I specify the age of these teachers to highlight what for many of us can be the crux of re-reading: the factor of time. If you re-read your favorite book every year for fifty years, does that not account for fifty different books you could have read instead – even more, perhaps, if your favorite happens to be a Russian behemoth or a Dickensian doorstopper. One could read a single work by nearly half of the Nobel winners since the prize’s inception, or all of the complete works of multiple prolific authors like Ernest Hemingway or Evelyn Waugh, at the expense of a yearly To Kill a Mockingbird or Pride and Prejudice. For the past few years, I saw re-reading as an activity that I just didn’t have time to do.
Then came Bolivia. Our program library happened to have copies of two of my favorites: The Brief, Wondrous Life of Oscar Wao and The Unbearable Lightness of Being. On a whim, I went back to both, one after the other, going through both in a matter of two or three days each. And what did I find? Two books different from the ones I remembered reading less than two years ago.
What changed? I certainly have more context on Latin American dictatorships to appreciate the finer brutalities of Trujillo’s reign in the Dominican Republic that Diaz recounts in Oscar Wao. The first time I read Unbearable Lightness I hadn’t yet read Anna Karenina and therefore couldn’t pick up on the significance of the dog named Karenin. Perhaps during my first go round I didn’t have as keen a sense for the subtleties of language in both books that both writers play with, between Diaz’s infusion of Spanish words into his English prose or Kundera’s recurrent “Es muss sein!”motif.
But maybe now, two years older with a high school degree, two serious romantic relationships, and a host more successes and failures under my belt, I have an enhanced perspective on the world and myself. Maybe now, after two years of countless ups and downs, I’m a different person. And if there’s one thing we readers know for certain, it’s that different people can get vastly different things from different books.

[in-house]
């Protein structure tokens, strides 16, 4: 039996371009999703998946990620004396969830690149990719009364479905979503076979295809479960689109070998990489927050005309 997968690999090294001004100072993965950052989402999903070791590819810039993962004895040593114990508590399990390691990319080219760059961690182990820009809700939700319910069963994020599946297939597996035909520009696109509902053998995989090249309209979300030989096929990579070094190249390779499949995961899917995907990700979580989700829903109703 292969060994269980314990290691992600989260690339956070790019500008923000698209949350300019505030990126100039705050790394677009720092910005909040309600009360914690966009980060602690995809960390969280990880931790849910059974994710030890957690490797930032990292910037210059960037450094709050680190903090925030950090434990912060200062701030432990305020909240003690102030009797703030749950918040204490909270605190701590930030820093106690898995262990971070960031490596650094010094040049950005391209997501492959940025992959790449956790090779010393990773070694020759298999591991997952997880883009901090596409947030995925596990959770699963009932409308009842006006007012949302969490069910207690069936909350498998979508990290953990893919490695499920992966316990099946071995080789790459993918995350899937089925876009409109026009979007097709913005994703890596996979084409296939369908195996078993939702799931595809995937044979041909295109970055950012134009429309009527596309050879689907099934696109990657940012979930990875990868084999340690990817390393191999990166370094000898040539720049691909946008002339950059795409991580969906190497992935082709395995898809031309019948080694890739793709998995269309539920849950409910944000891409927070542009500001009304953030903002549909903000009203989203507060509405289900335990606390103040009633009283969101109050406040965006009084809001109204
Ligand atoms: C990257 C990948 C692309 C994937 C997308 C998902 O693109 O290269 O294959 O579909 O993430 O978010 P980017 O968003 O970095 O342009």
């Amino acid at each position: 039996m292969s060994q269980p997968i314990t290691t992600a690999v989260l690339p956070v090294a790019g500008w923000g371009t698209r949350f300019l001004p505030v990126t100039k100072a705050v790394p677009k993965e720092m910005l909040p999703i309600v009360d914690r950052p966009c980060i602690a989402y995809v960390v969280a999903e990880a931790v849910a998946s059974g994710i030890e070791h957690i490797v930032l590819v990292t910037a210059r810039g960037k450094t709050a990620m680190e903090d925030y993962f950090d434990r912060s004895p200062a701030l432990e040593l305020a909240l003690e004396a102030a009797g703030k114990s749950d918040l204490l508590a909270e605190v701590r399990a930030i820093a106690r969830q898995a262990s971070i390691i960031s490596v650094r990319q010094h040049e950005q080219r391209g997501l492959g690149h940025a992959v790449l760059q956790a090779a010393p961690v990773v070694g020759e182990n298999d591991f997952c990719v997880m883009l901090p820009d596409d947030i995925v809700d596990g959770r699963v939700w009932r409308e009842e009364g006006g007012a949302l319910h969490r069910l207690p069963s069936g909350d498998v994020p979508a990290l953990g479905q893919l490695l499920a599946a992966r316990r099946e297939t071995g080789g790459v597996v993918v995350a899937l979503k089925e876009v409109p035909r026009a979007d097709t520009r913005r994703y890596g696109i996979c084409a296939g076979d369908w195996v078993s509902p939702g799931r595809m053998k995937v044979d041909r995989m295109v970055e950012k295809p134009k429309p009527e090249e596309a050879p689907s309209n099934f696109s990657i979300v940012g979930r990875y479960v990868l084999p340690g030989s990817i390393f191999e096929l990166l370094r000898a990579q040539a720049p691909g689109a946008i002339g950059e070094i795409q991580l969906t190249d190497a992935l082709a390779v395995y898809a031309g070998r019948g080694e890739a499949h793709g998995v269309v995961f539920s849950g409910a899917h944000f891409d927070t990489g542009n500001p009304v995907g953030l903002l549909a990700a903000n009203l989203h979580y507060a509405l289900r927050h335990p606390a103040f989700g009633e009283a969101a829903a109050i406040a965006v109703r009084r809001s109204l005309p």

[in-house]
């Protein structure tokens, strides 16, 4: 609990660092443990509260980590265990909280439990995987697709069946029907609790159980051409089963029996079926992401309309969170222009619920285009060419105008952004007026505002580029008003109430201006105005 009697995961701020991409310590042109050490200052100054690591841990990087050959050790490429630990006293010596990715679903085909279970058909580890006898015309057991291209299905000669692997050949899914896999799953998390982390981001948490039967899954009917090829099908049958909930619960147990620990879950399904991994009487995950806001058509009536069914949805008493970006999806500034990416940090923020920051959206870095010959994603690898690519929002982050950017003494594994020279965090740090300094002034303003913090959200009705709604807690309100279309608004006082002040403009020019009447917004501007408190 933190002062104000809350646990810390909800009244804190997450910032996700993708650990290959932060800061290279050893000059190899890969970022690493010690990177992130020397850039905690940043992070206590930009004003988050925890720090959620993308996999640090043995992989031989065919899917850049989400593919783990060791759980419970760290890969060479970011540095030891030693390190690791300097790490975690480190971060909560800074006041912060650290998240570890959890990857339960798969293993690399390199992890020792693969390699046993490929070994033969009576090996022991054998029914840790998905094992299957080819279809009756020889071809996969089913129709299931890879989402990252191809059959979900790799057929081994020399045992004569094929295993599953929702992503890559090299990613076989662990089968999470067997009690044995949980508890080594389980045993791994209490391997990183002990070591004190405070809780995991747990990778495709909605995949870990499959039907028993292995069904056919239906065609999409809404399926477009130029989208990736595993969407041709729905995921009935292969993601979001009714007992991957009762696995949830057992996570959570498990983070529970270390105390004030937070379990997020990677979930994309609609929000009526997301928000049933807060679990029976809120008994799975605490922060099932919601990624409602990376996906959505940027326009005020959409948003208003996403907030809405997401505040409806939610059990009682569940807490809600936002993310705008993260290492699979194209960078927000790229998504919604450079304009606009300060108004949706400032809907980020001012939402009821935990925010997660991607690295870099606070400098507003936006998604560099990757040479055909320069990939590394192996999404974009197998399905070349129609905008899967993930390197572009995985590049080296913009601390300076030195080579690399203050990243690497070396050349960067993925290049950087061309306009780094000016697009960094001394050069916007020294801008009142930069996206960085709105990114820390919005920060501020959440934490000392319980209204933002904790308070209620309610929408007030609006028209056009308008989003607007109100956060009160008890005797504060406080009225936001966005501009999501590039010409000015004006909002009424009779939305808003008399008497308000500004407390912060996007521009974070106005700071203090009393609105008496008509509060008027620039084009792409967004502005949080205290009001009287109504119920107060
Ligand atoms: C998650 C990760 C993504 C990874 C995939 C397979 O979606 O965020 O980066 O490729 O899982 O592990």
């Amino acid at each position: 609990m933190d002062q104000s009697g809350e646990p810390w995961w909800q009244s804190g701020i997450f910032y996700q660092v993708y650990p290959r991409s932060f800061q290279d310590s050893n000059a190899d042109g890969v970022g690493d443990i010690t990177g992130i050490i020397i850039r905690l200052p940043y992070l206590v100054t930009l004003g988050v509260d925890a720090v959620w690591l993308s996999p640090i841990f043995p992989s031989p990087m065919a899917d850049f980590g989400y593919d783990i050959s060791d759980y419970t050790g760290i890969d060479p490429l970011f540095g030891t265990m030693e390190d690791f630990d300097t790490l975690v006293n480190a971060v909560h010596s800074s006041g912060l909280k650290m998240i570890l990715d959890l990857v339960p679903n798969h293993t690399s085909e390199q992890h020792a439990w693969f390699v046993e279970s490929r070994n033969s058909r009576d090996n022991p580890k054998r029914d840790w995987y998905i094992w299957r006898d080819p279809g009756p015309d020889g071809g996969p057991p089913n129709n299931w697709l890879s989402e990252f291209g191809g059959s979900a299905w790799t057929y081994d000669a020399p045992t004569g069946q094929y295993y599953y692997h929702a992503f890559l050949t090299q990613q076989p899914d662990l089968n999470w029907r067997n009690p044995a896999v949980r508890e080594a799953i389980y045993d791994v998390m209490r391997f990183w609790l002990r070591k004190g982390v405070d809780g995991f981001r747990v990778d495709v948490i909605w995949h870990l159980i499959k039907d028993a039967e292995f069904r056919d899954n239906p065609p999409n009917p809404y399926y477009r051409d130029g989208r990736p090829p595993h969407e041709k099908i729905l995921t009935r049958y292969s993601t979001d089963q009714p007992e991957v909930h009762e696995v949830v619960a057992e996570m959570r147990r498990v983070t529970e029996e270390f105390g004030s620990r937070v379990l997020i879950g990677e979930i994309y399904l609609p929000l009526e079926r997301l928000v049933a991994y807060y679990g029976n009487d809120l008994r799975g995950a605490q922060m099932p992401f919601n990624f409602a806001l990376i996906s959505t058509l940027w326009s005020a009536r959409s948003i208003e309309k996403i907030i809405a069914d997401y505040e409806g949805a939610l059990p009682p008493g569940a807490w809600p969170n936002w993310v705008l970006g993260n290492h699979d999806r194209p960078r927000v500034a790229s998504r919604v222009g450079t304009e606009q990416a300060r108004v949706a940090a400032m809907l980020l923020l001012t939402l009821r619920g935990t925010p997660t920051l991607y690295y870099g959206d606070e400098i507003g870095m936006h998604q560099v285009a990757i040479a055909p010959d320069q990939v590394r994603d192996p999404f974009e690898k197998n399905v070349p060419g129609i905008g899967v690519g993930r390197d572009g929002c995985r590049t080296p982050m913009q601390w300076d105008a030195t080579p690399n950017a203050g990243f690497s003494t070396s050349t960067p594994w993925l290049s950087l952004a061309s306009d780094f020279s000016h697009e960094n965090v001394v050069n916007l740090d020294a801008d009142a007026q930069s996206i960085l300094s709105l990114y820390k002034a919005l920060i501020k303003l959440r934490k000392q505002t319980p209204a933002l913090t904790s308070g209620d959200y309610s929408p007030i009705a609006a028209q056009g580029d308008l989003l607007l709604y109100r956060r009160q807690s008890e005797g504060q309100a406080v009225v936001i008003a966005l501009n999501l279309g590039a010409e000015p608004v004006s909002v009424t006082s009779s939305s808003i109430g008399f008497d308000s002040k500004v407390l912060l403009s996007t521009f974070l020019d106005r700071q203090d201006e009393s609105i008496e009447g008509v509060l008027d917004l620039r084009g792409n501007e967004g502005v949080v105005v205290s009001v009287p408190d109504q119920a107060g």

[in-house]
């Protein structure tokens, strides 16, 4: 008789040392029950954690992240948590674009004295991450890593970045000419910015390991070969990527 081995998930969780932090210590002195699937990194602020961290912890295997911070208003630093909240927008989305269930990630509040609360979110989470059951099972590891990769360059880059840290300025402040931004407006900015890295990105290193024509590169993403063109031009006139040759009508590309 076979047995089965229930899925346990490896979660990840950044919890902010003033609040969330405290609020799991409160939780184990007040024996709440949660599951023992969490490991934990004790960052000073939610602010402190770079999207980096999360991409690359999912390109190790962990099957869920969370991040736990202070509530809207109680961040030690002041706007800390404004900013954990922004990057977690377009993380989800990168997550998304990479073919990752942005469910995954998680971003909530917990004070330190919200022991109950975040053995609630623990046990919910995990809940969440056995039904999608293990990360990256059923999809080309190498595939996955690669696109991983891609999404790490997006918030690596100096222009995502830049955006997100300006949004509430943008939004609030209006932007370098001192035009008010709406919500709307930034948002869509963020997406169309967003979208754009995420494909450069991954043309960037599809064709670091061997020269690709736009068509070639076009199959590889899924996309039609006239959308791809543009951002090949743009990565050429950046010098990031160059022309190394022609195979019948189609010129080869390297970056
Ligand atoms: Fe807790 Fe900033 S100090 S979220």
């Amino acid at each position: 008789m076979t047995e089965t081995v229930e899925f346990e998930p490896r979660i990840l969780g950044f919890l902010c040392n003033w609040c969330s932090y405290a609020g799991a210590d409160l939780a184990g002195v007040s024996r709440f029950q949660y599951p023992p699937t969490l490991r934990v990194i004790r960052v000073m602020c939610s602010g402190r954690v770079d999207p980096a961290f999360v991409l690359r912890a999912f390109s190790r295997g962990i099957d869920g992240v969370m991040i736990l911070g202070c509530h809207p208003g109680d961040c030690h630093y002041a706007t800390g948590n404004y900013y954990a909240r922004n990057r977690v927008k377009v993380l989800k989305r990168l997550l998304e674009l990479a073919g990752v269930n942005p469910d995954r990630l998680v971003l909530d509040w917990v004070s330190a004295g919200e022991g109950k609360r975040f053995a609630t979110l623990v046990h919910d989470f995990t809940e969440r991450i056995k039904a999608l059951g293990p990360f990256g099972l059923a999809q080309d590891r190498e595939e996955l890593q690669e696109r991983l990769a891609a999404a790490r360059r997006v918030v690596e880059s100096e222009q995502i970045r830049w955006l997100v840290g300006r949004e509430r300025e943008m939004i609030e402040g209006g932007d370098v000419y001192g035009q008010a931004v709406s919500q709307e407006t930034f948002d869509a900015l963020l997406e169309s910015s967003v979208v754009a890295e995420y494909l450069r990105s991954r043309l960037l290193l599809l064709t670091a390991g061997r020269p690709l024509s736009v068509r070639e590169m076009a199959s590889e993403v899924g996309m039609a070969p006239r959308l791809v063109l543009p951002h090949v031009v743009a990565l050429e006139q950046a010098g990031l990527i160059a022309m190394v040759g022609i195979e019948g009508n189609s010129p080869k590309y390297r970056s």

What purpose did all my theoretical counting and calculating serve then? Why did I feel the need to qualify my reading intake through concrete volume? I found I needed to ask myself why I read in the first place. Is it to fill as many rows of my Reading Spreadsheet as I can, to be able to talk about as many authors’ contrasting styles as possible?
It’s not. I don’t read just to cram accumulated information or synthesized wisdom into my brain in hopes of at least some of it sticking, or to fly through stories as quickly as I can just to get to the next one. I read to understand and appreciate every aspect of my life, good and bad. I read so I might both broaden myself and understand what’s already there. I read to enjoy, to understand, to live. And maybe re-reading helps me do just that.
My return to re-reading has given me a change in perspective. I’m resolving to abandon the completionist urge to burn through and check off as many works as I can, instead feeling free to revisit, reconsider, and savor the books that make me love myself, my friends, my surroundings, and the world. I’m ready to start re-reading again, if only so that my old favorites can give me a new lens into how I might’ve changed. And I think that everyone’s favorite teenage wizard will be the perfect place to start.
From Peter: “I’d like to dedicate this post to my Mom, who provided me with my first books for consumption before I could even read, and my Dad, who never faltered in his claim that he would buy my sister and me as many books as we wanted.”
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Peter Taylor graduated from Montgomery Bell Academy in Nashville in the spring of 2017. He is currently taking a gap year in Cochabamba, Bolivia, working with a water-distribution NGO and learning Spanish. Next fall, he will start at Princeton University to study Comparative Literature and Creative Writing. When he’s at home and not reading or writing, he’s playing guitar or spending time with his family and friends. He’s excited to get back home to his girlfriend Halle, his job at Parnassus Books and the Mexican restaurant El Stuffed Pepper, where he always orders the Chuy’s Special with steak.
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Top image copyright here.